“How many summersaults can you do?” my cousin asked me as we both dove into the water once again, with the renewed challenge.
“Three!” came Diane’s response.
“Let’s try for four! Ready, set, go!”
We were just off the dock, waiting for Uncle Jerry to start up the speed boat for waterskiing.
“Who’ll go first?”
“Oh, I don’t care. You want to?”
And the fun began. Again. Another day in the lake. One of those Minnesota lakes. Not all of them were fit for swimming. Fishing, yes. Swimming, no.
“You must have an unmucky lake bottom! There was nothing worse than your toe slipping into slimy…umm, let’s see now. What does the muck remind me of?”
“Oh, I know!” The adult Ludvigson Lace Lady just took a moment to google muck synonyms, to no avail. But after some of her own thoughtful remembrance, she succeeded with her own:
And if the Ludvigson Lace Lady youth could be revisited, she would add,
“Freshly ‘spilt’ after the milking was done – at the Hietke’s dairy barn, just down the road from our lake!”
That would be Knife Lake. With that being said, Knife Lake is still remembered with fondness. Regardless of the bottom.
“But the bottom is nothing to be fond of!”
Swimming began before Knife Lake for the Ludvigson Lace Lady.
“Dad was always in the water with us kids. He would sneak up and grab our feet, to scare us.”
In reality, he was intensely motivated to teach all five of his kids how to swim. Beyond that, having fun in the water was all that mattered.
The raft was an unswerving motivator for the young Ludvigson Lace Lady. In her elementary swimming years, there was a raft out in the deep water.
“Twin Lakes, possibly?” It was in the heart of Minneapolis.
“Oh, how I wanted to get to the raft. And jump off!”
But her dad would not allow floating devices.
“None of the kind.”
So with swimming came the rite for the raft. And once on the raft, jumps and dives.
“Without touching the lake bottom!”
“And I did!”
It was a highlight of her life.
“At least if you could help it,” remembering Knife Lake. “As a shallow lake, you have to be brave if you want to ski.” And she was not talking about putting waterskis on top of the water, with you feet in the rubber slippers.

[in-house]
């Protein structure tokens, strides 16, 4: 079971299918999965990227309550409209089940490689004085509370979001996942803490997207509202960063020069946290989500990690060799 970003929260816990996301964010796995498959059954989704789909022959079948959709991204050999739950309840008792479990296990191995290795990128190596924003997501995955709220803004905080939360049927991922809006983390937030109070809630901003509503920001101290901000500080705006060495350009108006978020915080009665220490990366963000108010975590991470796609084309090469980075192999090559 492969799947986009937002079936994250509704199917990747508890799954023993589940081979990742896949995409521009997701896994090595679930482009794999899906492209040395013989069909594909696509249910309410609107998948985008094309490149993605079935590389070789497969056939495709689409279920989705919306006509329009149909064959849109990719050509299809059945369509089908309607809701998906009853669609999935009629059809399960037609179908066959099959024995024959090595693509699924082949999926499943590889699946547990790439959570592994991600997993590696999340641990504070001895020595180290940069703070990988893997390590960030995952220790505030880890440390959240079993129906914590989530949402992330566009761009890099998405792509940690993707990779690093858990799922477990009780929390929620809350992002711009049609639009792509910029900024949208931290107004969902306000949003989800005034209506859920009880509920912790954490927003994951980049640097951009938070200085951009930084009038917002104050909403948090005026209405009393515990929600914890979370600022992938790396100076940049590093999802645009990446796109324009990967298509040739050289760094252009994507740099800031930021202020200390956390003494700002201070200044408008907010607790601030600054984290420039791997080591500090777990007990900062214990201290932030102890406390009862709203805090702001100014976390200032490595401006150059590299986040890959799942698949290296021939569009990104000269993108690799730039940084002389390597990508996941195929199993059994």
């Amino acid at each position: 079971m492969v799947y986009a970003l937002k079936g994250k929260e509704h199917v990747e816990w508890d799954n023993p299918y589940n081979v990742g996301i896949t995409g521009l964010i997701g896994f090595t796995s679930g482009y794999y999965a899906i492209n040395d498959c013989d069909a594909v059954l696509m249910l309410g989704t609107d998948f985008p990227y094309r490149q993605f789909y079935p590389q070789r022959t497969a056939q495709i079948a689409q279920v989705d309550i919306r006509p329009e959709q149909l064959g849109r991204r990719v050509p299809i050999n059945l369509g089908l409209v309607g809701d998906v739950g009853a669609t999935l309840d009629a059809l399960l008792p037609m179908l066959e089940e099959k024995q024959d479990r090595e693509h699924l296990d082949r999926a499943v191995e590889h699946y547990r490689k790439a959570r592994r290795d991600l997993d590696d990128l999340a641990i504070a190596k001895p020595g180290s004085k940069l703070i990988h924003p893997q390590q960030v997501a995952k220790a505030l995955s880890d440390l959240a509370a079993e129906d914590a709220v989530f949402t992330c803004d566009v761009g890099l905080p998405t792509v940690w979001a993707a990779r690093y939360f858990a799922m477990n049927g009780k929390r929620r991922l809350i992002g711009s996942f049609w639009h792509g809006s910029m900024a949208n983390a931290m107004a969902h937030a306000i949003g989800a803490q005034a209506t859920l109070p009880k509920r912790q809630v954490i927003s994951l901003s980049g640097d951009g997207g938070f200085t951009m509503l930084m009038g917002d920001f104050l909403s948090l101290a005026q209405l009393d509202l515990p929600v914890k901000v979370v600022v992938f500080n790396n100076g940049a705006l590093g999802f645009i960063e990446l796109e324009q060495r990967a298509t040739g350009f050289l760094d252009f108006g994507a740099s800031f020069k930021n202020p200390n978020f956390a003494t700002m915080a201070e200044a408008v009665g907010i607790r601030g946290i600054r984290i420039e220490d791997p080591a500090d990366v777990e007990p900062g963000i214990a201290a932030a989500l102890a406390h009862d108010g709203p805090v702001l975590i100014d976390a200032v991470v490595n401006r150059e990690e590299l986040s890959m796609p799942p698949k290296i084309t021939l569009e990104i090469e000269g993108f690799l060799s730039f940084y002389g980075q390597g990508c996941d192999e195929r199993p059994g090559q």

She is speaking of touching the manure/muck on the lake bottom!
Yes, the turtles could be found snapping in the grassy areas of the lake.
“You must plan your falls in the middle of the lake. And then, when you fall, make sure you paddle your feet.”
Not to hold you up, but to keep the fish from nipping at your legs!
“We never swam in a pool as a child! Dad didn’t like pools. Probably the chlorine.” Or maybe because there were no pools around.
“Minnesota didn’t need pools, boasting of the ten thousand lakes,” she can hear her dad say.
But later, the Ludvigson Lace Lady lived in Arkansas. Ten thousand lakes? In Arkansas? Arkansans only believe 10,00 lakes to be Swedish folklore. But no lakes was no problem to the Ludvigson Lace Lady. The pool life was introduced, and loved!
“The pool has great bottoms!”
As her days were soon filled with one boy, then two, three and four, pool time was almost daily, May through September!
“Lots of swim time!”
“No flotation devices, until you can swim in the deep end!” Memories of the Ludvigson Lace Lady’s dad swirled around in her mind, as she watched each of her boys in the water.
“Well, the wings weren’t around in my day. They will certainly help in the swimming process.” She gave in, much to her dad’s chagrin.
She used the wings. She also bent the rules and had the boys enrolled in YMCA swimming lessons!
“One of the best investments ever!”
What fun this Ludvigson Lace Lady/mom had watching each of her boys learn how to swim with expertise, under teacher instruction!
“No fears invaded my mind when we swam anywhere else after that!”
In fact, as the years rolled on and they were swimming well at the city pool, you might have seen the Ludvigson Lace Lady once again in the deep end, hanging around the diving board.
“Closest thing to a raft!”
And if you could hear her thoughts, you’d hear her debating with herself about summersaults.
“No, don’t embarrass your boys.”
(The real reason being, old age equalibrium issues.)
“Otherwise, I’d do it. Three or four, maybe.”
Life is Lovelier with Lace…
“I don’t know why I don’t jump in a pool now. It surely is hot enough.”
The real reason might be:
▪ To be seen doing summersualts is just not acceptable at 60.
▪Acknowledgement of lost swimming abilities is just too humiliating.
▪Swimsuits just don’t enhance her body beauty!
▪Crocheting Lace is more fun!
And with that reason, the Ludvigson Lace Lady bows out. With swimming on her mind, she can crochet to the raft. She can dive in the deep. She can do multiple summersaults…with the hook.
Hooking with chlorine on my mind,
The Ludvigson Lace Lady
LUDVIGSON LACE ♡ Aftcra
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